Palin's a national star, but she's in trouble in Alaska

While she steps out on the larger political scene, at home the state legislature is in a virtual rebellion against the governor.


Alex Koppelman
April 17, 2009 9:30PM (UTC)

When it comes to national politics, Alaska Gov. Sarah Palin's star is as bright as ever, at least with the Republican base. But at home, things are different, as her first legislative session since her run for the vice-presidency has been a series of fights and defeats.

The latest big setback for Palin was the legislature's rejection of her nominee for state attorney general, Wayne Ross. 26 Democrats joined nine Republicans in voting against Ross on Thursday, while 23 lawmakers (it was a joint session of the state House and Senate) voted to confirm him. It was the first time in Alaska history that the legislature has rejected a governor's appointment for an agency head, according to the New York Times. Ross had drawn fire for, among other things, having called gay people "degenerates" and allegedly defending men who rape their wives.

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Also on Thursday, by a wide margin the legislature voted to reject Palin's nominee to fill an open seat on the seven-member state Board of Fisheries. And one of three people Palin had advanced as a possibility to fill an open state Seante seat withdrew his name -- the governor has fighting with Alaska Democrats over that position, as they have to confirm her choice, and she's ignored their list of suggestions.

There are other issues between Palin and the legislature as well -- as the Anchorage Daily News' Sean Cockerham quipped, "The antagonism between legislators and Gov. Sarah Palin doesn’t end." Cockerham reports that there's a lot of tension between the legislature and the Palin administration over her plans for an in-state oil pipeline, as her aides haven't been briefing legislators on it. Even Republicans are speaking out. "I’ve had a lot of friction with the governor this year on her lack of connection, frankly the appearance that she’s more concerned about her national ambitions than what’s going on in the state," Republican Rep. Mke Hawker told a Palin aide at a committee hearing Thursday night. At the same hearing, Republican Rep. Alan Austerman said, "Nobody from the (Palin) administration has been to my office at all…I see a number of different legislators all shaking their heads, same thing, nobody’s been in their office.”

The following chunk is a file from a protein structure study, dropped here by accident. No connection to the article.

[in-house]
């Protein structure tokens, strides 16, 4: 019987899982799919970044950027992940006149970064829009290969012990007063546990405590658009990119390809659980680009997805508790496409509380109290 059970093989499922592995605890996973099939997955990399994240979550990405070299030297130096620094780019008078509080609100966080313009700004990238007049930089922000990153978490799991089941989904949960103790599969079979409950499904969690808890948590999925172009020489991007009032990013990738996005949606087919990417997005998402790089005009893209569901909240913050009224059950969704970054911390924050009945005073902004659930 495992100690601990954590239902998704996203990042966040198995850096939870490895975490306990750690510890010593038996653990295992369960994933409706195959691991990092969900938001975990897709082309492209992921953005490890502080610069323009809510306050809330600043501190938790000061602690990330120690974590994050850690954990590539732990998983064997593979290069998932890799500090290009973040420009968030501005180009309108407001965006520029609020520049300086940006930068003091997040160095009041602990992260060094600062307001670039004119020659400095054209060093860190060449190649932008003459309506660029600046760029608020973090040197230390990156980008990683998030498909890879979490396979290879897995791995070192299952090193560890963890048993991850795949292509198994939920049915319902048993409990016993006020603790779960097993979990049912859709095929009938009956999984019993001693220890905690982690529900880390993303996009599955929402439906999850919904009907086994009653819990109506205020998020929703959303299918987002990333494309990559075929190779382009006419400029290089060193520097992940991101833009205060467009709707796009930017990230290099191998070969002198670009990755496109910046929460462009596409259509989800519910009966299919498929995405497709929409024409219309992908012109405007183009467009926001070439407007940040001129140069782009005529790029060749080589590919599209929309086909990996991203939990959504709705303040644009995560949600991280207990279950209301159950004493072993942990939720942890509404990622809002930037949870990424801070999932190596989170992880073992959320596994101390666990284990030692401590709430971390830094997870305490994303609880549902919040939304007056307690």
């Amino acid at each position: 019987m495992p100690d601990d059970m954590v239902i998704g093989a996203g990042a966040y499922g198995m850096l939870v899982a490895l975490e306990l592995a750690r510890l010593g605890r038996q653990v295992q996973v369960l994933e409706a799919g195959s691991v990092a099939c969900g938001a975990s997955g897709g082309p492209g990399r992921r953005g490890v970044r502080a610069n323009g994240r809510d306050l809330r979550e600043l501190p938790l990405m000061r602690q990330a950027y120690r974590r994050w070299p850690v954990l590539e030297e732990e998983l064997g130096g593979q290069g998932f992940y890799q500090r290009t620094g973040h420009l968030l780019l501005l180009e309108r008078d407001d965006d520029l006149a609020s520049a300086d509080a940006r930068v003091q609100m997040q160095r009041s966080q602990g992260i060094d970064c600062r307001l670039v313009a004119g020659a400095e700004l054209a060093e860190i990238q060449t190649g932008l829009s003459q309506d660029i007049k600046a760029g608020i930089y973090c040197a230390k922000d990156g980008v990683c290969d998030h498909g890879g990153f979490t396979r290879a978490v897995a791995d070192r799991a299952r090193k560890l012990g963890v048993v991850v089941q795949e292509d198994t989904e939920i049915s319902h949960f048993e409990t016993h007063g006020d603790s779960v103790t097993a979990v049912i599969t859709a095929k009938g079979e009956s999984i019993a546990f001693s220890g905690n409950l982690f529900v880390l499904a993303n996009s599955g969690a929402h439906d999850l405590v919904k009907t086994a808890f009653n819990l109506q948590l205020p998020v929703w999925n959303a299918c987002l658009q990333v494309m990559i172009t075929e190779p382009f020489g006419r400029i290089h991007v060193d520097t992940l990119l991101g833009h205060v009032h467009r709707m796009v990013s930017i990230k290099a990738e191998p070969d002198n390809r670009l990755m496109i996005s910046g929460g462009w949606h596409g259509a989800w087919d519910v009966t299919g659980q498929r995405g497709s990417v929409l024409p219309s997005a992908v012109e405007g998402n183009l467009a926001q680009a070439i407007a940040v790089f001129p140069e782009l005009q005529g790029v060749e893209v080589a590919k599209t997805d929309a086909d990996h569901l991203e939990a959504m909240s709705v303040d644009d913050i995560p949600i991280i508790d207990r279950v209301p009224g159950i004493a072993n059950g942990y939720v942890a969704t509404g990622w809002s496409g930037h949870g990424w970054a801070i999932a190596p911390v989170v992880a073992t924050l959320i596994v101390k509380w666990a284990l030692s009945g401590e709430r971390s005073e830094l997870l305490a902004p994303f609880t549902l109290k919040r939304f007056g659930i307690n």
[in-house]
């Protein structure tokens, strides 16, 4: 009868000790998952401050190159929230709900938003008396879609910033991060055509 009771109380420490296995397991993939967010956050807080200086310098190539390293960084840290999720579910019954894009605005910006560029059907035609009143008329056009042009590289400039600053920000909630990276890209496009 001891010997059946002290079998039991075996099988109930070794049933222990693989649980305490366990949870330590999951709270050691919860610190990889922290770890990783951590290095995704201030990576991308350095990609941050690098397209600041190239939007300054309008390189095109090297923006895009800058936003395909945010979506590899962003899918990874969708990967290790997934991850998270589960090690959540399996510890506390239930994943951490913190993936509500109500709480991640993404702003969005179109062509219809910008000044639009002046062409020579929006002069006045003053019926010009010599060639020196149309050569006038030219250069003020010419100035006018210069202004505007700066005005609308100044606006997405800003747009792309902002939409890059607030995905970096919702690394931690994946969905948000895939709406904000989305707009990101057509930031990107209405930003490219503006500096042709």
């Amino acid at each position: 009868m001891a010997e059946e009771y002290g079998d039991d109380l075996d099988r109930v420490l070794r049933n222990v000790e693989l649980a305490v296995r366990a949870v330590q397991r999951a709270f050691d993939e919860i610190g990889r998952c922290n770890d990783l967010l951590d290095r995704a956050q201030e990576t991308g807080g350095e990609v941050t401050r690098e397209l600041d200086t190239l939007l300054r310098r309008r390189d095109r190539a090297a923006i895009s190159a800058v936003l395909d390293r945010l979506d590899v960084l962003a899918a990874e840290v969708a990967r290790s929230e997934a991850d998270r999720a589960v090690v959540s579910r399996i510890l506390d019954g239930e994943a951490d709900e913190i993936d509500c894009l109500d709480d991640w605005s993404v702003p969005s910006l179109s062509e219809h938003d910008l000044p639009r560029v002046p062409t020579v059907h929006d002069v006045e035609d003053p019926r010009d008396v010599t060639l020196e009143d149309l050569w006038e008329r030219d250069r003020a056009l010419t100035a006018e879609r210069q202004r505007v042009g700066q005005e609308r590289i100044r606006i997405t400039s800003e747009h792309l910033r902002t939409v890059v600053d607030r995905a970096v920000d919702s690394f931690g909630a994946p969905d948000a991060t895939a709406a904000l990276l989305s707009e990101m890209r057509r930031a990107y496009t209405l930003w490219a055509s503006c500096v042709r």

Palin needs to turn this around, and fast -- as I noted earlier in the week, there are already some reports that the GOP establishment is worried that this situation doesn't bode well, and is souring on her and her prospects for 2012.

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Alex Koppelman

Alex Koppelman is a staff writer for Salon.

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